Pulin Behari Das
|Pulin Behari Das
Pulin Behari Das
24 January 1877|
Faridpur, Bengal, British India
|Died||17 August 1949
Kolkata, West Bengal, India
|Parents||Naba Kumar Das|
Pulin came from a middle class Bengali Hindu family. Though they held landed property they were mostly service holders. His father was an advocate at the sub-divisional court in Madaripur. One of his uncles was a Deputy Magistrate while another was munsif. Pulin was born to Naba Kumar Das in the village of Lonesingh, in the district of Shariatpur in the year 1877.
Pulin passed the Entrance examination from Faridpur Zilla School in 1894. He attended the Dhaka College and became the laboratory assistant and demonstrator while still a student at the college. From his childhood Pulin was attracted to physical culture. He was a very good lathial. Inspired by the success of Sarala Devi's akhada in Kolkata, he opened an akhara at Tikatuli in 1903. In 1905, he trained in fencing and lathikhela under Murtaza, the famous lathial.
In September, 1906, Bipin Chandra Pal and Pramatha Nath Mitra took a tour of the newly created province of Eastern Bengal and Assam. The latter, while delivering his speech, asked them to come forward who were willing to sacrifice their lives for their country and Pulin had stepped forward. Subsequently he was nominated to organize the Dhaka chapter of the Anushilan Samiti. In October, Pulin founded the Dhaka chapter with 80 young men.
Pulin was a remarkable organizer and the Samiti soon had over 500 branches in the province.
Pulin founded the National School in Dhaka. It was basically built as a training ground for raising a revolutionary force. In the beginning the students were trained with lathis and wooden swords. Afterwards they were groomed with daggers and finally with pistols and revolvers.
Pulin masterminded the plot to eliminate Basil Copleston Allen, the erstwhile District Magistrate of Dhaka. On 23 December 1907, when Mr. Allen was on his way back to England, he was shot through his body at the Goalundo railway station but he narrowly escaped with his life. A few days after the incident a gang of around 400 Muslim rioters attacked Pulin at his residence chanting anti-Hindu slogans. He staved off the rioters bravely with barely a handful of his associates.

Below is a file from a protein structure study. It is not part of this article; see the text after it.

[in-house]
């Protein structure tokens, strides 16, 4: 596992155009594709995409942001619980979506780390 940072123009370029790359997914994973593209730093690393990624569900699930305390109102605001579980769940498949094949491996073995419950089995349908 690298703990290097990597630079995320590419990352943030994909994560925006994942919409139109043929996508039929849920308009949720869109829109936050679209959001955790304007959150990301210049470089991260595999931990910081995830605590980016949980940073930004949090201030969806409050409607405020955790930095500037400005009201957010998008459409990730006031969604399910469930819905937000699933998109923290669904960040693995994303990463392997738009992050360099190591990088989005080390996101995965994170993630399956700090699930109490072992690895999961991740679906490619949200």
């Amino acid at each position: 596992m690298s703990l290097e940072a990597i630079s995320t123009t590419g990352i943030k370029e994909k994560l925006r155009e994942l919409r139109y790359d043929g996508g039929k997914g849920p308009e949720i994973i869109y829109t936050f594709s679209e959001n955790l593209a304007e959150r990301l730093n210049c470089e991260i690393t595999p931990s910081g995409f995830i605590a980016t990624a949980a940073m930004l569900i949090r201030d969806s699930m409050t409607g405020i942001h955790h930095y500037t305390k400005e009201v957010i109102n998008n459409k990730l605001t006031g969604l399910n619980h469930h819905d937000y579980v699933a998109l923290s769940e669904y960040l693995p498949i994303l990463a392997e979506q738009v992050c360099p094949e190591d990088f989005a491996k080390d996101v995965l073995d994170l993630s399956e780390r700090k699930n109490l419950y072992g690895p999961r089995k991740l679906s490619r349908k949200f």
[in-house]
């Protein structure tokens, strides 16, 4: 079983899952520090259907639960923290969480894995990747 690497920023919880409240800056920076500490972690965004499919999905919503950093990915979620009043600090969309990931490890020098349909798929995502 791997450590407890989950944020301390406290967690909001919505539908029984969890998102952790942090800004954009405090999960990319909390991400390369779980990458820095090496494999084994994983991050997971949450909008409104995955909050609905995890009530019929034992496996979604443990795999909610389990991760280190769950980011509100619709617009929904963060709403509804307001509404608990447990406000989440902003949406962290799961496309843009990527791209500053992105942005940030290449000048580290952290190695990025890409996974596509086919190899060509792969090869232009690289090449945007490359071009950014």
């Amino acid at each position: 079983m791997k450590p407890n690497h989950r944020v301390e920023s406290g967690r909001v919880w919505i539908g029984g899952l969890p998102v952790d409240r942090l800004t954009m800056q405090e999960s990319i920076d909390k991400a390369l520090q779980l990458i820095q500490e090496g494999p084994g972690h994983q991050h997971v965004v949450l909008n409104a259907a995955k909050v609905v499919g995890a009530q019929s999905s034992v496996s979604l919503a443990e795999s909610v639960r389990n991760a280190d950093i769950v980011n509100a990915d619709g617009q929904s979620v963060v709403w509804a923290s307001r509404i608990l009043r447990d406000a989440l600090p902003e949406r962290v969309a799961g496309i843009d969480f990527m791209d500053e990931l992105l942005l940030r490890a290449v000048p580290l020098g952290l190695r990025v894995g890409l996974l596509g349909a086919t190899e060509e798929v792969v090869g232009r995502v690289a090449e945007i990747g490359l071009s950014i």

In early 1908, Pulin organized the sensational Barrah Dacoity. The audacious dacoity was committed in broad daylight by a group of revolutionaries at the residence of the zamindar of Barrah, under the Nawabganj police station in the district of Dhaka. The fund was used for buying arms and ammunitions.
In 1908 he was arrested along with Bhupesh Chandra Nag, Shyam Sundar Chakravarti, Krishna Kumar Mitra, Subodh Mallick and Ashwini Dutta and interred in Montgomery jail. After his release from jail in 1910, he began to rejuvenate the revolutionary activities. Around this time the Dhaka group began to operate independently of the Kolkata group. After the demise of Pramatha Nath Mitra, the two bodies separated.
In July, 1910, Pulin was arrested again along with 46 other revolutionaries on charges of sedition. Later another 44 revolutionaries were arrested. This came to be known as the Dhaka Conspiracy Case. After the trail Pulin was awarded lifelong imprisonment. He was transferred to the Cellular Jail where he found himself in the company of revolutionaries like Hem Chandra Das, Barindra Kumar Ghosh and Vinayak Savarkar.
After the war Pulin's term was reduced and he was released from jail in 1918 but kept in house arrest for another year. In 1919, when he was totally released, he once again tried to revive the activities of the Samiti. The organization had been banned and its members were scattered here and there, and there was only a lukewarm response. At the Nagpur Congress and later at Kolkata, the majority of the surviving revolutionaries accepted in principle the leadership of Mohandas Gandhi and decided to support the Non-Cooperation Movement. Pulin, however, remained a steadfast and declined to comprise with ideals and refused to accept the leadership of Mohandas Gandhi. As the Samiti was then a banned outfit, he founded the Bharat Sevak Sangh in 1920 to carry on the revolutionary activities. Under the patronage of barrister S.R.Das he publishes two periodicals Hak Katha and Swaraj through which he began to spread the revolutionary ideas. He began to criticize the Congress policy of non-violence. The Samiti continued to exist in secrecy, however, his differences with the Samiti began to surface. He severed all his links with the Samiti, dissolved Bharat Sevak Sangha and retired from active politics in 1922.
In 1928, he founded the Bangiya Byayam Samiti, at Mechhuabazar in Kolkata. It was an institute of physical culture and effectively an akhada where he began to train young men in stick wielding, swordplay and wrestling.
He came under the influence of a yogi and the feeling of non-attachment grew in him. He married & had three sons & two daughters. After that time till date Bangiya Byayam samiti was successfully run by his second son Sourendra till date 2005.Presently his grand sons Biswaranjan & Manishranjan are seeking professional& governmental help to rebuild the ideals of PulinBihari. At that time Swami Satyananda Giri and his friends used to frequent his place and hold satsangs at a nearby cottage.
The University of Calcutta has a Special Endowment Medal named after him, called the Pulin Bihari Das Smriti Padak.
- Sengupta, S. (ed.) (1988). Samsad Bangali Charitabhidhan (in Bengali), Calcutta: Sahitya Samsad, pp.288
- Political Agitators in India. p. 67.
- Sekhar Bandyopadhyay. From Plassey to Partition:A History of Modern India. Orient Blackswan. p. 260. ISBN 81-250-2596-0.
- Basil Copleston Allen. Dacca. The Pioneer Press. p. 53.
- Yoga Niketan. A Collection of Biographies of 4 Kriya Yoga Gurus by Swami Satyananda Giri. iUniverse. p. 188. ISBN 978-0-595-38675-8.